The findings from these studies suggest that the evidence for an attentional bias for health-threat information in CFS is equivocal. All of the studies, with the exception of Hou et al., (2014) had some specific methodological issues relating to validity and reliability which should be acknowledged when interpreting the findings from these studies. Future studies should recruit individuals from wider sources so that samples are more representative. Participant recruitment should also involve strict inclusion criteria for CFS participants, specifically diagnosed by a CFS specialist and with reference to objective criteria. Future research would also benefit from larger sample sizes with consideration of functional ability, stage of illness and number of symptoms experienced.
 

taniaaust1

Senior Member
Messages
13,054
Location
Sth Australia
I cried when I read the original thread post here, are we really moving forward with this illness or has no ground be gained in science yet at all? It's like the psychs are getting worst and not better with it. For many years they have been trying to discuse their views in a twisted kind of manner but this latest is so in our face of what they truely do think.

I clicked this link as when I read the heading, I'd actually thought it was going to be a positive study on how psych CFS researchers and doctors are biased towards those who have ME/Cfs and often go about interpretive this illness wrong, how these researchers have attentional biases towards the wrong symptoms in ME/CFS. **sighs, i was too positive again.. reading what this was actually about then like slammed me**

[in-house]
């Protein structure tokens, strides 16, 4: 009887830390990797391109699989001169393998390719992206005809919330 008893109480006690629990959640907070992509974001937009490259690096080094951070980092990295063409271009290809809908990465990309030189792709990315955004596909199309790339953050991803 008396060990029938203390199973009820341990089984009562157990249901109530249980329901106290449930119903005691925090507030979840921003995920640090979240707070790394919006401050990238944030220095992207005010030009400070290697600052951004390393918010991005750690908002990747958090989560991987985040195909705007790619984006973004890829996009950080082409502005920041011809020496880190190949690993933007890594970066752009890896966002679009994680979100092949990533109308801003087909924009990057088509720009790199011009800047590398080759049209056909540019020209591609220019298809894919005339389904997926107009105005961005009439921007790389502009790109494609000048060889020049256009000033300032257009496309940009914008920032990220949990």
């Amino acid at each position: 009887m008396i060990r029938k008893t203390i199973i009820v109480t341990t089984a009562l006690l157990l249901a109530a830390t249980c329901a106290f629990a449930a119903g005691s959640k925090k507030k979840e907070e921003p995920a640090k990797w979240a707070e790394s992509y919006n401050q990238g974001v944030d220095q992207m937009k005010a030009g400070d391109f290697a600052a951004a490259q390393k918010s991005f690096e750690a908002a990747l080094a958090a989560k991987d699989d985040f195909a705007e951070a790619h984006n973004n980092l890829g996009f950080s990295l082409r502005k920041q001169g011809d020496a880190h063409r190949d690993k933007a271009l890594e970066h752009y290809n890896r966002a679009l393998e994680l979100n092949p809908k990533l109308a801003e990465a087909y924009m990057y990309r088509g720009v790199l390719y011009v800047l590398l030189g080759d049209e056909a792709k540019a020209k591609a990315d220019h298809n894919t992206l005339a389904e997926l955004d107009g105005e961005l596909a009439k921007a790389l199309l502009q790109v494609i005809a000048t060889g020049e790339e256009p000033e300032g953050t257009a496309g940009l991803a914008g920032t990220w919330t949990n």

Messages
5,238
Location
Sofa, UK
I cried when I read the original thread post here
This is exactly what worried me when I read the abstract and called it abusive. It angered me for several reasons, but I'm acutely aware of how upsetting this content can be for many patients who are really struggling. To be described in such naked terms as being a burden on society, and to be taken to task for focusing on their symptoms....this is thinly veiled indeed and it gets hard to avoid comparisons with the worst episodes in human history when it gets this blatant. I used the word abusive after some consideration: that's exactly what this is. I do agree with Sarah about the positive side: this sort of thing is indicative of a movement that is falling apart, reduced to absurdity and ever more transparent in that absurdity and in its utter disrespect of sufferers. But I worry about the effect on vulnerable people who may come into contact with this kind of garbage.